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Does Delay Cause Decay? The Effect of Administrative Decision Time on the Labor Force Participation and Earnings of Disability Applicants

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Listed:
  • David H. Autor
  • Nicole Maestas
  • Kathleen J. Mullen
  • Alexander Strand

Abstract

This paper measures the causal effect of time out of the labor force on subsequent employment of Social Security Disability Insurance (SSDI) applicants and distinguishes it from the discouragement effect of receiving disability benefits. Using a unique Social Security Administration workload database to identify exogenous variation in decision times induced by differences in processing speed among disability examiners to whom applicants are randomly assigned, we find that longer processing times reduce the employment and earnings of SSDI applicants for multiple years following application, with the effects concentrated among applicants awarded benefits during their initial application. A one standard deviation (2.1 month) increase in initial processing time reduces long-run "substantial gainful activity" rates by 0.36 percentage points (3.5%) and long-run annual earnings by $178 (5.1%). Because applicants initially denied benefits spend on average more than 15 additional months appealing their denials, previous estimates of the benefit receipt effect are confounded with the effect of delays on subsequent employment. Accounting separately for these channels, we find that the receipt effect is at least 50% larger than previously estimated. Combining the delay and benefits receipt channels reveals that the SSDI application process reduces subsequent employment of applicants on the margin of award by twice as much as prior literature suggests.

Suggested Citation

  • David H. Autor & Nicole Maestas & Kathleen J. Mullen & Alexander Strand, 2015. "Does Delay Cause Decay? The Effect of Administrative Decision Time on the Labor Force Participation and Earnings of Disability Applicants," Working Papers WR-1070, RAND Corporation.
  • Handle: RePEc:ran:wpaper:wr-1070
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    References listed on IDEAS

    as
    1. Chen, Susan & van der Klaauw, Wilbert, 2008. "The work disincentive effects of the disability insurance program in the 1990s," Journal of Econometrics, Elsevier, vol. 142(2), pages 757-784, February.
    2. Bound, John, 1989. "The Health and Earnings of Rejected Disability Insurance Applicants," American Economic Review, American Economic Association, vol. 79(3), pages 482-503, June.
    3. Joshua D. Angrist & Jörn-Steffen Pischke, 2009. "Mostly Harmless Econometrics: An Empiricist's Companion," Economics Books, Princeton University Press, edition 1, number 8769, June.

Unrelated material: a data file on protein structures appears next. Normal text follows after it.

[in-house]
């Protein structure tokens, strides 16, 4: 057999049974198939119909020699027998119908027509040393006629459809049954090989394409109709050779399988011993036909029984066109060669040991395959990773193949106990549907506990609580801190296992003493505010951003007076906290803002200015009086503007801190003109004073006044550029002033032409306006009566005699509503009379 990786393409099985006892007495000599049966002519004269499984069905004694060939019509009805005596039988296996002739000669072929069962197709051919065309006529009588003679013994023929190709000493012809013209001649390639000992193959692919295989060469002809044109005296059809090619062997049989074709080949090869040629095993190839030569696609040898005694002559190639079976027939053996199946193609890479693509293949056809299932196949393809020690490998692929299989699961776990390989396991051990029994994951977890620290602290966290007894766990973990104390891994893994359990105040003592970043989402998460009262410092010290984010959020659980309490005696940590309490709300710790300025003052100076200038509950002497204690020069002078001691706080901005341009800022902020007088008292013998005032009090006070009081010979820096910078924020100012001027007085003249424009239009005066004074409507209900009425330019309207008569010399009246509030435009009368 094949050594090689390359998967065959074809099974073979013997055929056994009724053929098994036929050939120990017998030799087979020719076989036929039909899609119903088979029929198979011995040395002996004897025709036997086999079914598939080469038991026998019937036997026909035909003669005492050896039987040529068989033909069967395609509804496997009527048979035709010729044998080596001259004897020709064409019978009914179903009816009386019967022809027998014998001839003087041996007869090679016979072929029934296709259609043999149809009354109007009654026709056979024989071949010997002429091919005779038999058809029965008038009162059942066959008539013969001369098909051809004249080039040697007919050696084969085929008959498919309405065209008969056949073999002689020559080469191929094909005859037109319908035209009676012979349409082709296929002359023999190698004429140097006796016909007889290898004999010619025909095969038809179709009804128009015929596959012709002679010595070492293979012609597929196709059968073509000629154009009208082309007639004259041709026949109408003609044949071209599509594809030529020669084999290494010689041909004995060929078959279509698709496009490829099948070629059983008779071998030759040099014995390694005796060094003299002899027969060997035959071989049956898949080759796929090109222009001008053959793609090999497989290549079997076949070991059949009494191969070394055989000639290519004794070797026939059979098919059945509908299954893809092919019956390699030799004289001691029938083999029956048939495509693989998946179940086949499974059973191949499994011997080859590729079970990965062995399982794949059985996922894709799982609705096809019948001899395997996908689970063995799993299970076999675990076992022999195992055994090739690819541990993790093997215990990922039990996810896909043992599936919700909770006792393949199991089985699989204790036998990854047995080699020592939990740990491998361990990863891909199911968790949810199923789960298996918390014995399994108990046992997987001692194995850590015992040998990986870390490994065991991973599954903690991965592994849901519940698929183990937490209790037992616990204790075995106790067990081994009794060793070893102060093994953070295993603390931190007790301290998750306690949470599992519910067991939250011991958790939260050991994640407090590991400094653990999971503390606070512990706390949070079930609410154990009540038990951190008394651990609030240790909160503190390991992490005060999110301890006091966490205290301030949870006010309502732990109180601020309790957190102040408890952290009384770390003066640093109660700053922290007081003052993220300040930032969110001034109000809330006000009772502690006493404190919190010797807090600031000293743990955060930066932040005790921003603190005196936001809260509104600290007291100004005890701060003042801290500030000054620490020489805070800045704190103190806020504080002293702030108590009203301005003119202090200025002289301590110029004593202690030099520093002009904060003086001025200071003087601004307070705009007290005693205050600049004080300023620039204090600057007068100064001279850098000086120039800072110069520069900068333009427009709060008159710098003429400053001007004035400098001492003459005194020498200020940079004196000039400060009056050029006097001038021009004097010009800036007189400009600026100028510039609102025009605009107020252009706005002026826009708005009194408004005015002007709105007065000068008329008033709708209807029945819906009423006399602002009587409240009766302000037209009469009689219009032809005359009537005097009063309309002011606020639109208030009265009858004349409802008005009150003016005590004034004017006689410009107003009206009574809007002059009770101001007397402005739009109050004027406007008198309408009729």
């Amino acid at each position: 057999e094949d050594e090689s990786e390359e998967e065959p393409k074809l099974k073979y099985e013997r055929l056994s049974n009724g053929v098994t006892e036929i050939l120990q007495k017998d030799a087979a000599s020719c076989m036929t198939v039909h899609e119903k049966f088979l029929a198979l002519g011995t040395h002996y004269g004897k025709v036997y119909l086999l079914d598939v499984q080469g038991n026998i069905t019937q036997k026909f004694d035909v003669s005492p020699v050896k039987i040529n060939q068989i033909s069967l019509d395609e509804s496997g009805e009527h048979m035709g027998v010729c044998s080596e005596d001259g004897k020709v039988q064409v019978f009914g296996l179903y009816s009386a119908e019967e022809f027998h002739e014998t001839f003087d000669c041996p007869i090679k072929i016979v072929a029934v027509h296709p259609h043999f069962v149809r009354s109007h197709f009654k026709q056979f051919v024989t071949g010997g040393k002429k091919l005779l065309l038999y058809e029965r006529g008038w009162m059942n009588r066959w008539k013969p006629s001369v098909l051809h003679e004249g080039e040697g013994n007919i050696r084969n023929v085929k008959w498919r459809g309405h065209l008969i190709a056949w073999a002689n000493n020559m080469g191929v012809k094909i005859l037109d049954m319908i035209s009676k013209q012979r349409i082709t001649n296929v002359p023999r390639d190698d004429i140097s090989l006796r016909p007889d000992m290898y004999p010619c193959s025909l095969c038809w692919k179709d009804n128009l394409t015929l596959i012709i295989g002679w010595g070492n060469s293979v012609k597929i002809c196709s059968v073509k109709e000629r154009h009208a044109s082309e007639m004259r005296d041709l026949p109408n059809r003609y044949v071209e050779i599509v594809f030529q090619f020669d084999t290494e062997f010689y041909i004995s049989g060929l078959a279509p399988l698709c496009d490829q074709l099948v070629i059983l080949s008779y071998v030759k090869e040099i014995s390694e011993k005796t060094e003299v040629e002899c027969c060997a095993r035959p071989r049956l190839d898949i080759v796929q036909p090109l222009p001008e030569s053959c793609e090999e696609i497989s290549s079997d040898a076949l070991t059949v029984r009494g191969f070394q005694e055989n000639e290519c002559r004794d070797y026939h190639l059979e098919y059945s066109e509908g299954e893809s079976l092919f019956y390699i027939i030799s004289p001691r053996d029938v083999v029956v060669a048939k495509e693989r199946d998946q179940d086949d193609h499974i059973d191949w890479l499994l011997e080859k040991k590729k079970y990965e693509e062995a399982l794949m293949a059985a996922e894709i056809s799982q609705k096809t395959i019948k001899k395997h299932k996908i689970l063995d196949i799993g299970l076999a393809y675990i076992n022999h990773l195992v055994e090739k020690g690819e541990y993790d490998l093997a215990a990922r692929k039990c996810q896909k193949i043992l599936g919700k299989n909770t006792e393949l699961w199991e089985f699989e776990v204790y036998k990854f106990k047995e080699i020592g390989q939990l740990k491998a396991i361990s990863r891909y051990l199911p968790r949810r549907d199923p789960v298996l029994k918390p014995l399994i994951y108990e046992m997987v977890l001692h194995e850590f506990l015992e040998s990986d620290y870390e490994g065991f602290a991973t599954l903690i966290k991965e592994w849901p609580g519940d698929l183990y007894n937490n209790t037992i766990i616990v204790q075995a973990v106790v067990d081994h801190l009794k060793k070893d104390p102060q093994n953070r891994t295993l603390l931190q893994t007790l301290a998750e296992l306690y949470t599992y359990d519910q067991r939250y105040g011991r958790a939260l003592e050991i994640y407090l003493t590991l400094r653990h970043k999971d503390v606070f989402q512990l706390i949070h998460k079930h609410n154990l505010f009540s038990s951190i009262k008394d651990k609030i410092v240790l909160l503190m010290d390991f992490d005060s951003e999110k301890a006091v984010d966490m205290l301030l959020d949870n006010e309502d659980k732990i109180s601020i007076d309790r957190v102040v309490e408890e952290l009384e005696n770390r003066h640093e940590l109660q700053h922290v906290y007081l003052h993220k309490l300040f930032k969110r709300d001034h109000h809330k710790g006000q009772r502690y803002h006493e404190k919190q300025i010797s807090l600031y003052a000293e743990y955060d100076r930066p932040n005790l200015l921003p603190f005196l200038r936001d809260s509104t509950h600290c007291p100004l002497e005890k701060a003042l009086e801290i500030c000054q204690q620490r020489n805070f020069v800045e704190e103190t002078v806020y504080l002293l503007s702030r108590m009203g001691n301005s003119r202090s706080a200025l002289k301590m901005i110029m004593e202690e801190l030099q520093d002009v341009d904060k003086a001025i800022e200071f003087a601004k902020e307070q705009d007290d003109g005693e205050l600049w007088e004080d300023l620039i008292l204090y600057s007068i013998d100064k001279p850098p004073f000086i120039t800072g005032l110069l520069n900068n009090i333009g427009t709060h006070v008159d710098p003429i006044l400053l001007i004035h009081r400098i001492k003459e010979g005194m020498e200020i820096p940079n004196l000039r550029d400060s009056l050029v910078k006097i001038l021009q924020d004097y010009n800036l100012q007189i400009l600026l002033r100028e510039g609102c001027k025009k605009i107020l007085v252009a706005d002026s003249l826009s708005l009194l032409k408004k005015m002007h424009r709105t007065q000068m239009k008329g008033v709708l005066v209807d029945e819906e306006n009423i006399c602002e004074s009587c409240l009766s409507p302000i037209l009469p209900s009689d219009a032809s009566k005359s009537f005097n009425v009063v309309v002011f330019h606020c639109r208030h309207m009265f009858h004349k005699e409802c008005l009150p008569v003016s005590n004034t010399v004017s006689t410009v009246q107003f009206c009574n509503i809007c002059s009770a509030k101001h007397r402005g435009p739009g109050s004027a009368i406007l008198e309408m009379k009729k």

4. Eric French & Jae Song, 2014. "The Effect of Disability Insurance Receipt on Labor Supply," American Economic Journal: Economic Policy, American Economic Association, vol. 6(2), pages 291-337, May.
    5. Nicole Maestas & Kathleen J. Mullen & Alexander Strand, 2013. "Does Disability Insurance Receipt Discourage Work? Using Examiner Assignment to Estimate Causal Effects of SSDI Receipt," American Economic Review, American Economic Association, vol. 103(5), pages 1797-1829, August.
    6. Parsons, Donald O, 1991. "The Health and Earnings of Rejected Disability Insurance Applicants: Comment," American Economic Review, American Economic Association, vol. 81(5), pages 1419-1426, December.
    7. Bound, John, 1991. "The Health and Earnings of Rejected Disability Insurance Applicants: Reply," American Economic Review, American Economic Association, vol. 81(5), pages 1427-1434, December.
    8. Till von Wachter & Jae Song & Joyce Manchester, 2011. "Trends in Employment and Earnings of Allowed and Rejected Applicants to the Social Security Disability Insurance Program," American Economic Review, American Economic Association, vol. 101(7), pages 3308-3329, December.
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    More about this item

    Keywords

    disability; labor force participation; transfer programs; social security;

    JEL classification:

    • H53 - Public Economics - - National Government Expenditures and Related Policies - - - Government Expenditures and Welfare Programs
    • I13 - Health, Education, and Welfare - - Health - - - Health Insurance, Public and Private
    • J22 - Labor and Demographic Economics - - Demand and Supply of Labor - - - Time Allocation and Labor Supply
    • J38 - Labor and Demographic Economics - - Wages, Compensation, and Labor Costs - - - Public Policy

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